Front Public Health, Jansen et al
Newborn bloodspot screening (NBS) programs have expanded significantly in the past years and are expected to expand further with the emergence of genetic technologies. Historically, NBS expansion has often occurred following ad hoc consideration of conditions, instead of a structured and transparent approach. In this review, we explore issues pertinent to NBS policy making, through the lens of the policy cycle: (a) agenda setting, (b) policy advice, (c) policy decision, (d) implementation, and (e) evaluation.
A literature search was conducted to gather information on the elements specific to NBS and its policy making process.
The review highlighted two approaches to nominate a condition: a structured approach through horizon scanning; and an ad hoc process. For assessment of a condition, there was unanimous support for a robust process based on criteria. While the need to assess harms and benefits was a repeated theme in the articles, there is no agreed-upon threshold for benefit in decision-making. Furthermore, the literature was consistent in its recommendation for an overarching, independent, multidisciplinary group providing recommendations to government. An implementation plan focusing on the different levels on which NBS operates and the information needed on each level is essential for successful implementation. Continuously monitoring, and improving a program is vital, particularly following the implementation of screening for a new condition. An advisory committee could advise on implementation, development, review, modification, and cessation of (parts of) NBS.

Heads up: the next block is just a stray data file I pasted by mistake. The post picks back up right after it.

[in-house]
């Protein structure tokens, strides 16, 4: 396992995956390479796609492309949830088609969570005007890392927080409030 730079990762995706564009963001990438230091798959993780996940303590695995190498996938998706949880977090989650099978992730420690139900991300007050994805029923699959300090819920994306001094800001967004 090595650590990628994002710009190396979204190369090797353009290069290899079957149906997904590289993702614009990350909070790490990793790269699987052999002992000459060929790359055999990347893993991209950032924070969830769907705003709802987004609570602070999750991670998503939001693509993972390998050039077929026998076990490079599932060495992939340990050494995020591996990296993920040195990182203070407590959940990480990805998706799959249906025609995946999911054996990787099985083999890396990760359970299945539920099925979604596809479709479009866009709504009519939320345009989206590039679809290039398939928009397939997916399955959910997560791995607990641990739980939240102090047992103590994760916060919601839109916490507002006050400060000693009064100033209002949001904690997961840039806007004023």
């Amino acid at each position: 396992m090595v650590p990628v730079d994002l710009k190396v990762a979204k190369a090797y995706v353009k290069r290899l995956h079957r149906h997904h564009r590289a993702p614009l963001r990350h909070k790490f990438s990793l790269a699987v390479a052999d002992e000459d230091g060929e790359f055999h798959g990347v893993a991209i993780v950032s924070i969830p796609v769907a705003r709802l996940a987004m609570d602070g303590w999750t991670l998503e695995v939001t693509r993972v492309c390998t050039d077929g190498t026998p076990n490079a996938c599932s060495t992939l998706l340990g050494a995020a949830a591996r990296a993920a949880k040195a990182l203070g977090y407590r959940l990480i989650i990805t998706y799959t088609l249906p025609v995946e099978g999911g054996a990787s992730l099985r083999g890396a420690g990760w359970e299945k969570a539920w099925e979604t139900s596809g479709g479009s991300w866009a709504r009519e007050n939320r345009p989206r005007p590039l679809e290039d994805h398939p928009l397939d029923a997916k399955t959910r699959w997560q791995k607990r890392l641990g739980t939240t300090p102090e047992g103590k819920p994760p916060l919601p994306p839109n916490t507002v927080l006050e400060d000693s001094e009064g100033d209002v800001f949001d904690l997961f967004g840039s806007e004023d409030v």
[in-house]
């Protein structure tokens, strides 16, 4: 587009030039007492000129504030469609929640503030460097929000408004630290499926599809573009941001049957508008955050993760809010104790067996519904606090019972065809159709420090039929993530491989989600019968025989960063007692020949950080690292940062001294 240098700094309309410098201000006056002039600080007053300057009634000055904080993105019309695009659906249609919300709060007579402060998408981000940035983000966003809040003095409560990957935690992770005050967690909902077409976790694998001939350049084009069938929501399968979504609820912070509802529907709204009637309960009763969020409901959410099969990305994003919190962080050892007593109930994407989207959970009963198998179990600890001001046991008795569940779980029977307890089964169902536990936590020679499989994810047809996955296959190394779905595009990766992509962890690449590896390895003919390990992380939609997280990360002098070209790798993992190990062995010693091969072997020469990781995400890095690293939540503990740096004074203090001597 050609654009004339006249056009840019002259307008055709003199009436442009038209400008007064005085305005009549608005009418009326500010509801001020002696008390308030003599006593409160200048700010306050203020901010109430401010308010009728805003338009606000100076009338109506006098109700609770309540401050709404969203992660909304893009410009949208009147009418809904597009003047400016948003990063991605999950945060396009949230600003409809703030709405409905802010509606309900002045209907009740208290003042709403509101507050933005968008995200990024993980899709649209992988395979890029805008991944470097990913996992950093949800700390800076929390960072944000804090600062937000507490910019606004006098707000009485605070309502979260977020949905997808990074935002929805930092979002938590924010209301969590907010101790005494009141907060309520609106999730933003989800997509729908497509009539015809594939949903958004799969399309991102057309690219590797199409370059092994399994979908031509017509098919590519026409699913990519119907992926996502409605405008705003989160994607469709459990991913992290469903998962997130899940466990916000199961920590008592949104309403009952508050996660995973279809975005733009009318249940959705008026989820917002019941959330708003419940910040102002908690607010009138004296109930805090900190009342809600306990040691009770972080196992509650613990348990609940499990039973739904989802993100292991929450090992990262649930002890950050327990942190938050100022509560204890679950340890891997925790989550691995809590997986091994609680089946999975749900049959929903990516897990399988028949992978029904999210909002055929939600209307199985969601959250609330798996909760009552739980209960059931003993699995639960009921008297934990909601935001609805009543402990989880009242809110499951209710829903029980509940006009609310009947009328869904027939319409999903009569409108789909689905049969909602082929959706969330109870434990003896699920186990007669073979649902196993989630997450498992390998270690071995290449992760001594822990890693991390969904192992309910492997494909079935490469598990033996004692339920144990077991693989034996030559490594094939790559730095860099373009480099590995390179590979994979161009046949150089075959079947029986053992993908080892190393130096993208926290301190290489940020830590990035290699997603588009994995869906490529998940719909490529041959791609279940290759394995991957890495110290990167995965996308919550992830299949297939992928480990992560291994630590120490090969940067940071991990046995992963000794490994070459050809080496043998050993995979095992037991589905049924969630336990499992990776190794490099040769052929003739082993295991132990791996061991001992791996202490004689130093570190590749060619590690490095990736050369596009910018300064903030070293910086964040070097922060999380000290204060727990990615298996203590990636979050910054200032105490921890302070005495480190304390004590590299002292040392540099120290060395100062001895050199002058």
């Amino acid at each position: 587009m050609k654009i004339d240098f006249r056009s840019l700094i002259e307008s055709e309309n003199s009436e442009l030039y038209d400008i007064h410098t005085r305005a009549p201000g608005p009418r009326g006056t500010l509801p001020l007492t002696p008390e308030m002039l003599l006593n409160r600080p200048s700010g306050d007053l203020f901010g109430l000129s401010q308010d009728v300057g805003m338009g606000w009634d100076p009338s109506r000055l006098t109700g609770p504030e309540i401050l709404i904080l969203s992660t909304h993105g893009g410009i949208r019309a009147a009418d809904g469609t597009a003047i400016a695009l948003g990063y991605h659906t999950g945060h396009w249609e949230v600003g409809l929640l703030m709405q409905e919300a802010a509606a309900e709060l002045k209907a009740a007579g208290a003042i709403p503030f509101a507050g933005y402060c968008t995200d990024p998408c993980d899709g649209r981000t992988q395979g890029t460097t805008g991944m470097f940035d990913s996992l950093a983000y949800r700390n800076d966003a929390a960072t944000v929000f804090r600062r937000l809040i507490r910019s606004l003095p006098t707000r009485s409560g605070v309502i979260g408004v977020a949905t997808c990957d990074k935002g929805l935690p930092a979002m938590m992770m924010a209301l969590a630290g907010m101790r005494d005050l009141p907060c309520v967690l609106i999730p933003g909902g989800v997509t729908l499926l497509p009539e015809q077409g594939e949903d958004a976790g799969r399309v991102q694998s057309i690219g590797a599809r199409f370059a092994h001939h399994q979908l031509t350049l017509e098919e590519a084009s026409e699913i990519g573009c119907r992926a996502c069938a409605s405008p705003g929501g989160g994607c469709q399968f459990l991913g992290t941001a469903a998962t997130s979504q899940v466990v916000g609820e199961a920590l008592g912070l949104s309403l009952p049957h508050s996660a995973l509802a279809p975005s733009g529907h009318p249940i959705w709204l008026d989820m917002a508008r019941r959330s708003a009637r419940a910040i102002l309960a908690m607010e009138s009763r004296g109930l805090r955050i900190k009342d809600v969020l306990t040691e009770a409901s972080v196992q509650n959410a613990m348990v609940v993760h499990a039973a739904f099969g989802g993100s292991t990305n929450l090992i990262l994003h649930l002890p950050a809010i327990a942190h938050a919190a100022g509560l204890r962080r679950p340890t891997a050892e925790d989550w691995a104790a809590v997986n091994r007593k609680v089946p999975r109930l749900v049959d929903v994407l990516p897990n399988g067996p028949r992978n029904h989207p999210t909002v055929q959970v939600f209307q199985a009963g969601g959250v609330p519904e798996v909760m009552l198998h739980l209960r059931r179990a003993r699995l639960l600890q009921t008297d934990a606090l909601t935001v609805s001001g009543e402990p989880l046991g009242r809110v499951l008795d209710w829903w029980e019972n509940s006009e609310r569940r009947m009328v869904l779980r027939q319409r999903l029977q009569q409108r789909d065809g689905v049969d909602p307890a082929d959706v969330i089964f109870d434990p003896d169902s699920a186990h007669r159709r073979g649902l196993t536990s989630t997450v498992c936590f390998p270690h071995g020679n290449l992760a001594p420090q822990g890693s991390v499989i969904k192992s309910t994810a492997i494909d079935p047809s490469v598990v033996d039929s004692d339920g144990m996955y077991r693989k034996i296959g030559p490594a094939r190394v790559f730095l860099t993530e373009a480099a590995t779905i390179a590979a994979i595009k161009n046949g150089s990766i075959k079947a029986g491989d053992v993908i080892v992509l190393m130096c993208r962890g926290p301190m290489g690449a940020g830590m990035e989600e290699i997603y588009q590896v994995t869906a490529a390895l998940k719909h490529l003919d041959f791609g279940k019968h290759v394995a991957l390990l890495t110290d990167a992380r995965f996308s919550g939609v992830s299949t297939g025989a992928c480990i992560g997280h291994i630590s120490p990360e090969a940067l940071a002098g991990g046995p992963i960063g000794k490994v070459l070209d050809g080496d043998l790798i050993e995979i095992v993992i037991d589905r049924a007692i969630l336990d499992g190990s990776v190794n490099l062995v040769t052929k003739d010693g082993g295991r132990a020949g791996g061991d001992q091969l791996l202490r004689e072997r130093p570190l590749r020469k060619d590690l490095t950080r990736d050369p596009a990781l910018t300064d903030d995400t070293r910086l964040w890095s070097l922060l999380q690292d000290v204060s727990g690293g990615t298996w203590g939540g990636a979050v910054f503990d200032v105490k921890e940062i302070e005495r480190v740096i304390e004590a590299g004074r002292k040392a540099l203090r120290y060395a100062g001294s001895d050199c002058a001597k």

The results highlight that there are a wave of issues facing NBS programs that policy makers must take into account when developing policy processes. What conditions to screen, and the technologies used in NBS, are both up for debate. Read more.